Off-Season: Working On My Weaknesses

Happy October! Since one of my goals is to write a little more frequently, so that each blog entry isn’t an entire book – I’m going to share what’s been going on so far this fall, and how my off-season is shaping up. I’m also thinking that the theme of the next few posts will revolve around off-season and what I’m doing to prepare for my first Ironman build for Coeur d’Alene next June.
Reading through this last season’s race results and recaps, it’s clear that my swim and bike have improved significantly since the previous season. All of the races I did this year were unique: Deschutes Dash features a very short 1300m downriver swim, and an incredibly challenging 2000ft climb on the 25 mile bike. Lake Stevens 70.3 was a much tougher 56 (over twice the climbing) mile bike comparing it to Austin 70.3, my only other Half-Ironman. And Aluminum has a short 1000m swim, with a long 50k (31 mile) bike.

I used two different primary ways of evaluating this year’s performances to last years. First, I compared my overall standings in each discipline between the two seasons. Second, I used an obscene amount of data that I have available through Garmin and Training Peaks. My swims in every race were significantly more competitive overall this year, my bikes were much more competitive as well. No surprise, but my run continued to be right at the top and I even had my first race where I captured the fastest run of the day at Aluminum Man.

I have identified both the swim and the bike as my primary areas of focus for the next few months. I no longer want to rely on my run to catch the field, but want to be able to use the run to secure my placing and wins, be it in my age group (AG) or overall (OA). I will spell out the high-level goals that I have for the two disciplines, and then do a deep dive for both the swim and bike over the next couple of weeks.

The Swim

Anticipating the jump to Ironman next year – I know that my overall volume needs to increase. I also know that I am capable of a competitive time, and am going to lock in the goal of a one hour (1:00) swim at Ironman CDA. For the next 3 months I am focused on increasing my volume and frequency. I will go to 2 Masters swims a week where we focus on speed, spending a lot of time doing threshold paced work. I will spend 2 days a week working on form and drills, and have one day that is more endurance focused. The goal will be 10,000-15,000 yards/week over 4 or 5 days of swimming. I am in talks with our Masters coach to get some video analysis and 1:1 coaching done as well. Right now I can swim my 300’s right around 1:25/yard pace pretty comfortably on about 15 seconds of rest. I’m going to try and get these under 1:20 by the end of the year. More to come on workouts and progress!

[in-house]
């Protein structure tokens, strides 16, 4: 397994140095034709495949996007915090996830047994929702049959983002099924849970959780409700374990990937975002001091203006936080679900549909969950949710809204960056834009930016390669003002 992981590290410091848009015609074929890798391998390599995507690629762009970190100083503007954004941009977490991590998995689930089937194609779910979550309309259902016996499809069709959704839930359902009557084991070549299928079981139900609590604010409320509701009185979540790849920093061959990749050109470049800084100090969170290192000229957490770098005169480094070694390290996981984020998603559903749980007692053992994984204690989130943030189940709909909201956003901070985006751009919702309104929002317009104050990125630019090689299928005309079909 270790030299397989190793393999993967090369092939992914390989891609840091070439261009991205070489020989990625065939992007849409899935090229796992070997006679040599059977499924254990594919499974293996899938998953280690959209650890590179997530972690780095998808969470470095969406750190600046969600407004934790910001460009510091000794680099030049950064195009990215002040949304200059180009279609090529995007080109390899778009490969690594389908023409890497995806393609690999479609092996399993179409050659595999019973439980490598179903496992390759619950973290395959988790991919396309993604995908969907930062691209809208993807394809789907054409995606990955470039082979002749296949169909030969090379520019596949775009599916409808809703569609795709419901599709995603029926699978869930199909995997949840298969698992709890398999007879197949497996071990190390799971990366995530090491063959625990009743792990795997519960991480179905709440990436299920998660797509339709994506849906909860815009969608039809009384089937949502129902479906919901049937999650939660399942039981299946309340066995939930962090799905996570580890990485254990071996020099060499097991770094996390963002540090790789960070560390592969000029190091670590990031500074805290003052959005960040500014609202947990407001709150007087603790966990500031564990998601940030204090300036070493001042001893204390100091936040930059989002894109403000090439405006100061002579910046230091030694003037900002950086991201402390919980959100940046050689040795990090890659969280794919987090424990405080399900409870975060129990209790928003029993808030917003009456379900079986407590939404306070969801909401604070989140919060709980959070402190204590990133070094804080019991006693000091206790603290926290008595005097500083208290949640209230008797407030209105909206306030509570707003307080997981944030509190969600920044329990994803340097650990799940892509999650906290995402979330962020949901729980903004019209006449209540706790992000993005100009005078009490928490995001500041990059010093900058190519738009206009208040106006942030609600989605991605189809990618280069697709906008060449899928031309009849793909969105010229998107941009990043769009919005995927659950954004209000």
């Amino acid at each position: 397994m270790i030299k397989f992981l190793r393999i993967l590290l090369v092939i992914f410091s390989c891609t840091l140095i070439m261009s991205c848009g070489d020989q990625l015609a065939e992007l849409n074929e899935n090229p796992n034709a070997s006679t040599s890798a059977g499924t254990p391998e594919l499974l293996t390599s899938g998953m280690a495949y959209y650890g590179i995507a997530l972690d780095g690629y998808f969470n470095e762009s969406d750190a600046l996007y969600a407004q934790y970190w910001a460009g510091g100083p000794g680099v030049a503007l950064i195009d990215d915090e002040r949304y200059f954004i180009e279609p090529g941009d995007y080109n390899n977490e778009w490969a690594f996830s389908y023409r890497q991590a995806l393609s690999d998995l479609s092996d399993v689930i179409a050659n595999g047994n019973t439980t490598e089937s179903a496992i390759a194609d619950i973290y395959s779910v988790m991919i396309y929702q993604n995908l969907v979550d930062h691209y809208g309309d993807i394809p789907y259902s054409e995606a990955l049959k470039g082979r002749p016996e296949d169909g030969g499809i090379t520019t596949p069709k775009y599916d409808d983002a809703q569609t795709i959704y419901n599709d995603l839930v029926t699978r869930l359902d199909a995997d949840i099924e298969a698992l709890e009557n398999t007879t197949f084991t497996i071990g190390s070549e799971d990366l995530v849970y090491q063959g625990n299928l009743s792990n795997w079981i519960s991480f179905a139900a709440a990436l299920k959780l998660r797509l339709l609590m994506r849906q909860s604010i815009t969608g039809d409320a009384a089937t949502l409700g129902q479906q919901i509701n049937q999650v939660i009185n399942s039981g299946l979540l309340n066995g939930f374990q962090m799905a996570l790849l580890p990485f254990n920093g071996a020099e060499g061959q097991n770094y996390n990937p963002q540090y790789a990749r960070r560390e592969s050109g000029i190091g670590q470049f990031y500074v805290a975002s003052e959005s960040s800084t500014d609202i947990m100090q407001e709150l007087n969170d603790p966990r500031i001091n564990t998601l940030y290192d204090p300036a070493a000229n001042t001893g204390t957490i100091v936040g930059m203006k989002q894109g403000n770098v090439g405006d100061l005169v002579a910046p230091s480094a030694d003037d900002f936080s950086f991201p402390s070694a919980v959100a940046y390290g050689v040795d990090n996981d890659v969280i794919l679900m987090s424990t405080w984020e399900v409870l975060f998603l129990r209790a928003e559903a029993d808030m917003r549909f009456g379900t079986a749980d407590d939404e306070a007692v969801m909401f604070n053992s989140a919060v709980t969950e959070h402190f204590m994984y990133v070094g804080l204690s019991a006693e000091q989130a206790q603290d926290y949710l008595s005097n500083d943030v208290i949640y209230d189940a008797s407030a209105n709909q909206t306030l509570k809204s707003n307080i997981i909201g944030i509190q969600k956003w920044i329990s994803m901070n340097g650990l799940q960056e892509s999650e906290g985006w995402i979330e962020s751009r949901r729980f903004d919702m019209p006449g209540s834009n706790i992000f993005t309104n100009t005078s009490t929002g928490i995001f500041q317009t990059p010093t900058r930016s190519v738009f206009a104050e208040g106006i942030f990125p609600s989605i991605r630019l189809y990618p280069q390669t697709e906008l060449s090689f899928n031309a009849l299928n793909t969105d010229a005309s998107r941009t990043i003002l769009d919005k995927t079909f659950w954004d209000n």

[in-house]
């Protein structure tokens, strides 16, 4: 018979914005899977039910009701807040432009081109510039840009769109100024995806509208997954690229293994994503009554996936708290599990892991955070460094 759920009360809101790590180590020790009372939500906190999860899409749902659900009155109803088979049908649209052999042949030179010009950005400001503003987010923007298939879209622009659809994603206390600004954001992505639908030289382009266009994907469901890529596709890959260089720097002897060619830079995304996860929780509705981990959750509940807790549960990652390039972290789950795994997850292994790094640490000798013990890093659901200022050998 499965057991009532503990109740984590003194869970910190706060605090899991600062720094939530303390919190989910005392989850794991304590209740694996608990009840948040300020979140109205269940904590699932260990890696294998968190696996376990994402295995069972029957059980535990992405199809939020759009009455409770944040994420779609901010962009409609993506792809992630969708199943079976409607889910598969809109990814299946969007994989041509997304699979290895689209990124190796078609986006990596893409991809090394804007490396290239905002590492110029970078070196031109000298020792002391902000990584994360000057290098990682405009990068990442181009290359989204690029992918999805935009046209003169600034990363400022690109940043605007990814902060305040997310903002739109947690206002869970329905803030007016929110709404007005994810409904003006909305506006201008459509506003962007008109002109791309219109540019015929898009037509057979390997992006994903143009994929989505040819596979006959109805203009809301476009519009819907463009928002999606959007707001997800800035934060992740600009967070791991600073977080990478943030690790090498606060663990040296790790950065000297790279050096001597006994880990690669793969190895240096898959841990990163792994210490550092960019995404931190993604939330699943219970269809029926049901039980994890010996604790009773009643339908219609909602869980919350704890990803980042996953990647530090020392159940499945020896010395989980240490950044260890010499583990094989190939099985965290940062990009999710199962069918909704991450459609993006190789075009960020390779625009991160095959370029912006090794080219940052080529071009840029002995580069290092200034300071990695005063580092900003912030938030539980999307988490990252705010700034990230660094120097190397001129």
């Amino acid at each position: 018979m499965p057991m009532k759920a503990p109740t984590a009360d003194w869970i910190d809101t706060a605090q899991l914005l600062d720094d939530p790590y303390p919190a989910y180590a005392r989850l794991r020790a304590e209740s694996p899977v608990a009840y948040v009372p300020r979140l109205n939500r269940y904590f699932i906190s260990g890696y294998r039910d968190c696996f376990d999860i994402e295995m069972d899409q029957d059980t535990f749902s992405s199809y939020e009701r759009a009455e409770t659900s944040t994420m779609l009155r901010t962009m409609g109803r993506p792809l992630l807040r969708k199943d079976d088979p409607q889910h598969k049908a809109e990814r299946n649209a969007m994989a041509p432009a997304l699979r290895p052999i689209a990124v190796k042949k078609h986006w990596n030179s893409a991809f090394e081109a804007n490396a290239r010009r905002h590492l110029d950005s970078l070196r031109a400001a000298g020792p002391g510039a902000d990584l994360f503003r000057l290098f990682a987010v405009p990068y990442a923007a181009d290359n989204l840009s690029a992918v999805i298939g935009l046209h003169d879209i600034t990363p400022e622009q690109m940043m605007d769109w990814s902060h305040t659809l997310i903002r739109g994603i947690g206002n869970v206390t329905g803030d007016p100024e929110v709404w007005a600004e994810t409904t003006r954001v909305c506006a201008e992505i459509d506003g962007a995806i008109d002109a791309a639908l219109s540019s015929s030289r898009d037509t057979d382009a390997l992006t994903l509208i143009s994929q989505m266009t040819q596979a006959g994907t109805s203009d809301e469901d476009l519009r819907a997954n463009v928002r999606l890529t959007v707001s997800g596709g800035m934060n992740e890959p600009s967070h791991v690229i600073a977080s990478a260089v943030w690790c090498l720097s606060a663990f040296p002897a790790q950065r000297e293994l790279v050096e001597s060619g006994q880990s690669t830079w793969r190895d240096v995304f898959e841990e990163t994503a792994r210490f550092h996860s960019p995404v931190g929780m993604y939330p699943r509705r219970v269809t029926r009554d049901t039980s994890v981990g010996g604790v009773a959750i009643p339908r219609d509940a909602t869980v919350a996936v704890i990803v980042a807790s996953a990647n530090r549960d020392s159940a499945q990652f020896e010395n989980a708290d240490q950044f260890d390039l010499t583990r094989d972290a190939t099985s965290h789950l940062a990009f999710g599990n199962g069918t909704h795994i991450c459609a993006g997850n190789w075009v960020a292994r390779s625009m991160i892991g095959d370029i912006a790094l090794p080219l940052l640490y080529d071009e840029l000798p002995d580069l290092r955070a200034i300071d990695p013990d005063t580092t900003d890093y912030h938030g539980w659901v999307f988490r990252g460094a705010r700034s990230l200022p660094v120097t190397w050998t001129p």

The Bike

As I mentioned in my last post, I’ve joined TrainerRoad and after talking with the guys on SlowTwitch, I am going to put in a block over the next few months to develop a strong base for Ironman training. I am doing the ‘Traditional Base – Low Volume II’ program to start, and will evaluate and increase after 4 weeks. I have done my first FTP test using their Virtual Power and measured a 287 FTP. I was a bit disappointed, but it gives me a true metric to use for training and a great starting block to build on. The training will be focused on FTP work, both right above and right below. Sweet spot intervals, and the endurance rides will contain a fair amount of quality. As I learn more and develop on the Bike, I will continue to share my progress as well as lessons learned.

2 thoughts on “Off-Season: Working On My Weaknesses

  1. Mike, so proud of you that you have made such a lifestyle change! I feel like I only knew you during those years of your life where you struggled with weight problems, but it’s inspiring to see your dedication to maintaining a healthy lifestyle! Keep up the great work, dude!


Leave a Reply

Fill in your details below or click an icon to log in: Logo

You are commenting using your account. Log Out /  Change )

Google photo

You are commenting using your Google account. Log Out /  Change )

Twitter picture

You are commenting using your Twitter account. Log Out /  Change )

Facebook photo

You are commenting using your Facebook account. Log Out /  Change )

Connecting to %s

This site uses Akismet to reduce spam. Learn how your comment data is processed.

%d bloggers like this: